study group

Introduction

The purpose of the study group is to expose participants to various philosophically well founded world views, spanning both perspectives from science and humanities, that are relevant to the very broad range of questions being addressed within computer science.

We believe many graduate students are interested in theoretical and methodological foundations of computer science that are less vague than common sense and which leverage existing work in philosophy, psychology, sociology etc. This is not to be critical of existing formal theoretical work in CS, but more a response to the often vague philosophical foundations of the work not covered by it.

Finding and selecting literature for this study group is challenging because "Philosophy of Computer Science" is—unlike areas such as software architecture or phenomenology—not a well defined area of research with an organized community that researchers may designate themselves and their research as belonging to. Thus there is at the same time an insurmountable body of work in philosophy of science and philosophy in general, and fairly little about computer science in particular. The list of literature found below covers a broad area, and it has been our intention to sample a broad range of flavours rather than go into depth with a particular topic.

While the study group is more philosophical than most other courses at daimi it is certainly the intention that the matters discussed are relevant to conducting research rather than merely stimulate discussion for its own sake.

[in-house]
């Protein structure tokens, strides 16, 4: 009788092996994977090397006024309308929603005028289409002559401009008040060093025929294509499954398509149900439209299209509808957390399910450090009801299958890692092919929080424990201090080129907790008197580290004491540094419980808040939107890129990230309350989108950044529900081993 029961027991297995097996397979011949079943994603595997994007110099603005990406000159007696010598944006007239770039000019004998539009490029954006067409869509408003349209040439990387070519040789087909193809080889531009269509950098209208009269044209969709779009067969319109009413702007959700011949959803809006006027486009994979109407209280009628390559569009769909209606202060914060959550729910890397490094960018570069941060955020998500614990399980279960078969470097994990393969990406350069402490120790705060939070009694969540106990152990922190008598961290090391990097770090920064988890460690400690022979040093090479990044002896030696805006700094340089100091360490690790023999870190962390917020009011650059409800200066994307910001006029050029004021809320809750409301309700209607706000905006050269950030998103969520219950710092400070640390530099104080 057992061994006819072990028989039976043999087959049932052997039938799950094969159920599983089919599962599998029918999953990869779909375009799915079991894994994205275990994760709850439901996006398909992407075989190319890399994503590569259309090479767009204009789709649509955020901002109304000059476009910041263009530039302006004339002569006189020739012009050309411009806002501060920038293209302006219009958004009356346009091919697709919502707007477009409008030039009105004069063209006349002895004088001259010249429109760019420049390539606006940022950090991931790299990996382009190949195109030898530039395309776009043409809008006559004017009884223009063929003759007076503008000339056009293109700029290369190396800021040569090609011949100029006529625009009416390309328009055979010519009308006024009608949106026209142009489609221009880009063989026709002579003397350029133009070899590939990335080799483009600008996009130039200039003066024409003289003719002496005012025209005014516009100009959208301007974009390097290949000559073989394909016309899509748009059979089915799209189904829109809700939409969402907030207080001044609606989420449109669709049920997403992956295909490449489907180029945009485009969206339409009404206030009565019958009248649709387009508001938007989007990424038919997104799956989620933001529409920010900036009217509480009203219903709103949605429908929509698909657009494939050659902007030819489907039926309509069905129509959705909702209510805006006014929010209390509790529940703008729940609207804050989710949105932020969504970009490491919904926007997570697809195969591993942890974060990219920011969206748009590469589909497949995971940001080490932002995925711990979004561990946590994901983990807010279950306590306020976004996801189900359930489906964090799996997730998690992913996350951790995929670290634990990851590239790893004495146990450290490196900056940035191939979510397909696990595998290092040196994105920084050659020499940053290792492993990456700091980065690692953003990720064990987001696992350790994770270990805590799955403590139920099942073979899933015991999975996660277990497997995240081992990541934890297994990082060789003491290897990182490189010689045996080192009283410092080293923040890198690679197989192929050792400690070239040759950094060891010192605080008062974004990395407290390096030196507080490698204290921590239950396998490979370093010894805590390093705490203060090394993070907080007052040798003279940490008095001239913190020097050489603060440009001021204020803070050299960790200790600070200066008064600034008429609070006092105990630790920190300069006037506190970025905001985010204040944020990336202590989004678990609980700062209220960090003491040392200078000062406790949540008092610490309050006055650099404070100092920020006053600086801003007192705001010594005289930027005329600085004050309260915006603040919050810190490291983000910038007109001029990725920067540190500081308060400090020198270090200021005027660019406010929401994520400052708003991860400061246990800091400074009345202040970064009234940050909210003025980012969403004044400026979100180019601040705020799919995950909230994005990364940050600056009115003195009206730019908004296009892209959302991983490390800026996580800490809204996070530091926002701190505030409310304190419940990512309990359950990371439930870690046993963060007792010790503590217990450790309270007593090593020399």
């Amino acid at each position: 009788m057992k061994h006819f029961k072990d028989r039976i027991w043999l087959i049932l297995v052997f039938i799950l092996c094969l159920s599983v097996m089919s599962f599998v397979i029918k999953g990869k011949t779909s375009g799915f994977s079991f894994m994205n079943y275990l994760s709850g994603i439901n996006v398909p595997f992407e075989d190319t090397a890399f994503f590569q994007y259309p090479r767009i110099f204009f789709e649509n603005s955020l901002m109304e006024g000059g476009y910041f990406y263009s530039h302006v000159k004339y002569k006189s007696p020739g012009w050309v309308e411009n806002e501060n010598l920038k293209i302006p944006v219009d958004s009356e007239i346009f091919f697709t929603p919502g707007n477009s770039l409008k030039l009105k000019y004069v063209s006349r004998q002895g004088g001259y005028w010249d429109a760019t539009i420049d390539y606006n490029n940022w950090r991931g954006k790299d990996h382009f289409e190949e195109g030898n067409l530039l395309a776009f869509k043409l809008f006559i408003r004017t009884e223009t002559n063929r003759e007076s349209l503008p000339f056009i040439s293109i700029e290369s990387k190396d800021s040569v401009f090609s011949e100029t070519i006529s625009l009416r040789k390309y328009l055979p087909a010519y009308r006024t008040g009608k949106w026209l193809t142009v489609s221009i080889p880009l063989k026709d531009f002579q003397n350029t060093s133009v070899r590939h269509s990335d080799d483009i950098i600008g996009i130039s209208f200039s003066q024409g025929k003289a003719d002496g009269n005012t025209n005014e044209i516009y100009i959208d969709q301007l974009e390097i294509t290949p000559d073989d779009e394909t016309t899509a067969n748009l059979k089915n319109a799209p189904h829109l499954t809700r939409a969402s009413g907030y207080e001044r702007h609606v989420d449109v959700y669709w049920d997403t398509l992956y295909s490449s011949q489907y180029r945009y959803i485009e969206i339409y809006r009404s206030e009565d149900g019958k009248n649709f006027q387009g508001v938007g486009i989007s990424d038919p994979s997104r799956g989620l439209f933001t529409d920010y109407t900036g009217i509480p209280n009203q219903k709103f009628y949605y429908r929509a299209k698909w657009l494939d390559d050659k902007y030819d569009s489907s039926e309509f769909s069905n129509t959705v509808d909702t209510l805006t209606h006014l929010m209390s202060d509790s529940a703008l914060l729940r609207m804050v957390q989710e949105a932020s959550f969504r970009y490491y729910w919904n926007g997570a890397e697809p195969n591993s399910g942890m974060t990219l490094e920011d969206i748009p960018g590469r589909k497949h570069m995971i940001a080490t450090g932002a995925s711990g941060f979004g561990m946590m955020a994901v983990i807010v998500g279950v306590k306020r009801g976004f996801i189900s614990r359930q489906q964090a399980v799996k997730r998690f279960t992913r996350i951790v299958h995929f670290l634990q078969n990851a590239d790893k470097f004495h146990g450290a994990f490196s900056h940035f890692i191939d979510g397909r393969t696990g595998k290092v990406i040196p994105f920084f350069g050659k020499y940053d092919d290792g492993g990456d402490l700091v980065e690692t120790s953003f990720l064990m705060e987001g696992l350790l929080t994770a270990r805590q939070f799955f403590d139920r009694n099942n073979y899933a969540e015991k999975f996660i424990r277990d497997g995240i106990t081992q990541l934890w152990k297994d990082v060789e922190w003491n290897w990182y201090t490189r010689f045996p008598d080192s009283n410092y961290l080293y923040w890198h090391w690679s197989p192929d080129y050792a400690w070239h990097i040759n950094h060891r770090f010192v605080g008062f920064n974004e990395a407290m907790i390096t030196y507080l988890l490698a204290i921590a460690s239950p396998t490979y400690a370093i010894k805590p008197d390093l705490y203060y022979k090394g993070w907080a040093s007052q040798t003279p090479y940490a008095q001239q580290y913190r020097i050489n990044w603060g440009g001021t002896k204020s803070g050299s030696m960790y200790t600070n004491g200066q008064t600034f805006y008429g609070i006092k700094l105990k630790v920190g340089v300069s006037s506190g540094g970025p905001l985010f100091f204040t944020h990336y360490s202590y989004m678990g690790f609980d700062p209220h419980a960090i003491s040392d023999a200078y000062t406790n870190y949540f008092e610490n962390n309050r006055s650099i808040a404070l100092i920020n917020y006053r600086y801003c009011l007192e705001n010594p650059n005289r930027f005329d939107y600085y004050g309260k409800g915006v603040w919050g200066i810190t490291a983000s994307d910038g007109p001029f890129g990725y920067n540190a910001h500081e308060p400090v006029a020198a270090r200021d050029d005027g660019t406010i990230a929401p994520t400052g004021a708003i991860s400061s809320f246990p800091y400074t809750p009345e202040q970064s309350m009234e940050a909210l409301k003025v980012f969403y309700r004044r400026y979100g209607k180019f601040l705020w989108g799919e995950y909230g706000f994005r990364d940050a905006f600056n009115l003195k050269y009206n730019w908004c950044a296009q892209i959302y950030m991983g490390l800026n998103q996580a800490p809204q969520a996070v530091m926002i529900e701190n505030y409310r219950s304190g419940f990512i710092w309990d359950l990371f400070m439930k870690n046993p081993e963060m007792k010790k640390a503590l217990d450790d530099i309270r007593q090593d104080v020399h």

Literature

Smith, Brian Cantwell. On the origin of objects. MIT Press, 1998. (whole book) more

Latour, Bruno. Science in action. Harvard University Press, 1988. (whole book) more

Nozick, Robert. Invariances: The Structure of the Objective World. Belknap/Harvard University Press, 2003. (chapters 1–3) more

Suchman, Lucy. Human-Machine Reconfigurations: Plans and Situated Actions. Cambridge University Press, 2007. (whole book) more

Agre, Philip. Computation and Human Experience. Cambridge University Press, 1997. (chapters 1–3) more

Unger, Peter. All the Power in the World, Oxford University Press, 2005. (chapters 1–3) more

Praetorius, Nini. Principles of Cognition, Language, Action. Kluwer Academic Publishers, 2000. more 2

Moor, James H. Three Myths of Computer Science. British Journal for the Philosophy of Science 29(3), 213–222, 1978. get it here

Barad, Karen. Posthumanist Performativity: Toward an Understanding of How Matter Comes to Matter. Signs: Journal of Women in Culture and Society, vol. 28, no. 3, Spring 2003.

von Bertalanffy, Ludwig. An Outline of General System Theory. British Journal for the Philosophy of Science 1(2), 134–165, 1950. get it here

Dreyfus, Hubert L. Being-in-the-world. A commentary on Heidegger's Being and Time, Division 1. MIT Press, 1991. more

Barad, Karen. Meeting the universe halfway. Quantum physics and the entanglement of matter and meaning. Duke University Press, 2007.more

de Certeau, Michel. The Practice of Everyday Life. University of California Press, 2002. (whole book). more, amazon

Verbeek, Peter-Paul. What Things Do: Philosophical Reflections on Technology, Agency and Design. Penn State University Press, 2005. more

Timeline

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Evaluation

To get course credits (5 or 10 ECTS) a participant needs to hand in an essay discussing a topic of choice from the course. As the amount of literature is significant it is sufficient to relate to parts of it. If the essay has potential to be published in a peer reviewed venue then it is probably adequate.

When you are writing the essay, it may be a good idea to search the Philosopher's Index for related work in various journals of philosophy and related areas.

Responsible

Mads Ingstrup (post doc)  •  ingstrup@daimi.au.dk

Jesper Wolff Olsen (phd student)  •  jexper@daimi.au.dk